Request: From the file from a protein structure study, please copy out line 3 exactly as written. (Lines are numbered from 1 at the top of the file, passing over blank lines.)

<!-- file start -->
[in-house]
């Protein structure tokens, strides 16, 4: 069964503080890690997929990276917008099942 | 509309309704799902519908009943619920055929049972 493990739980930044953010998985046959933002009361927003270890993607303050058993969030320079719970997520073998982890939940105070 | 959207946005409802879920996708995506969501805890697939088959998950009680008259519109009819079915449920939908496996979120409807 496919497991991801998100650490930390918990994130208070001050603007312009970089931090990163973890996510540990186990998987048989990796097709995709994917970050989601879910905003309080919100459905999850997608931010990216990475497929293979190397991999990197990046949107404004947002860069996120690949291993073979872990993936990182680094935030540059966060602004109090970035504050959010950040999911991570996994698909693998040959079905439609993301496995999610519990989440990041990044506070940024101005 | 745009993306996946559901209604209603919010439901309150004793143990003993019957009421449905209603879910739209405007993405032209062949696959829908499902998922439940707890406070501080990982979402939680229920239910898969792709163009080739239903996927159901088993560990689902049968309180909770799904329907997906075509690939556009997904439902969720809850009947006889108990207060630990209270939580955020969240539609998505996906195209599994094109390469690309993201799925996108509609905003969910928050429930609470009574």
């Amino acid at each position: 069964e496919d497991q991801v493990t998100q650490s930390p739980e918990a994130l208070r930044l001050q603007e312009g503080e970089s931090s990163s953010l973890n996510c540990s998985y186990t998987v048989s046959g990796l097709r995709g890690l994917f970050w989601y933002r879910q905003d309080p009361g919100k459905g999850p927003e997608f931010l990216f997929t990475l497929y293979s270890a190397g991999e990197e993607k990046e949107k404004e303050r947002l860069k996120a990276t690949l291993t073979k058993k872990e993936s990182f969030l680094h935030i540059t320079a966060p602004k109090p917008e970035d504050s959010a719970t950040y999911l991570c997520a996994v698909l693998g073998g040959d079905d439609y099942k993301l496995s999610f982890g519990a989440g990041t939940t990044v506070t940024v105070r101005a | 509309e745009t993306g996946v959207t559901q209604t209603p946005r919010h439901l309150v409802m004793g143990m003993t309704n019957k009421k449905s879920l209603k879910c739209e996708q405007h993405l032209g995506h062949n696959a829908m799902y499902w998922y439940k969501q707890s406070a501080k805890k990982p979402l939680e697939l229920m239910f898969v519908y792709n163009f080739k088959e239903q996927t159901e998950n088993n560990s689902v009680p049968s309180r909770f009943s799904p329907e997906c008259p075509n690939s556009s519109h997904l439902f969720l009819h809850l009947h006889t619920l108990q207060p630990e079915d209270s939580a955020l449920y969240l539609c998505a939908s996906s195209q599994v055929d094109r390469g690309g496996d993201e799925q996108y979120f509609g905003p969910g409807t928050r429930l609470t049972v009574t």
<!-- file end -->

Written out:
């Amino acid at each position: 069964e496919d497991q991801v493990t998100q650490s930390p739980e918990a994130l208070r930044l001050q603007e312009g503080e970089s931090s990163s953010l973890n996510c540990s998985y186990t998987v048989s046959g990796l097709r995709g890690l994917f970050w989601y933002r879910q905003d309080p009361g919100k459905g999850p927003e997608f931010l990216f997929t990475l497929y293979s270890a190397g991999e990197e993607k990046e949107k404004e303050r947002l860069k996120a990276t690949l291993t073979k058993k872990e993936s990182f969030l680094h935030i540059t320079a966060p602004k109090p917008e970035d504050s959010a719970t950040y999911l991570c997520a996994v698909l693998g073998g040959d079905d439609y099942k993301l496995s999610f982890g519990a989440g990041t939940t990044v506070t940024v105070r101005a | 509309e745009t993306g996946v959207t559901q209604t209603p946005r919010h439901l309150v409802m004793g143990m003993t309704n019957k009421k449905s879920l209603k879910c739209e996708q405007h993405l032209g995506h062949n696959a829908m799902y499902w998922y439940k969501q707890s406070a501080k805890k990982p979402l939680e697939l229920m239910f898969v519908y792709n163009f080739k088959e239903q996927t159901e998950n088993n560990s689902v009680p049968s309180r909770f009943s799904p329907e997906c008259p075509n690939s556009s519109h997904l439902f969720l009819h809850l009947h006889t619920l108990q207060p630990e079915d209270s939580a955020l449920y969240l539609c998505a939908s996906s195209q599994v055929d094109r390469g690309g496996d993201e799925q996108y979120f509609g905003p969910g409807t928050r429930l609470t049972v009574t």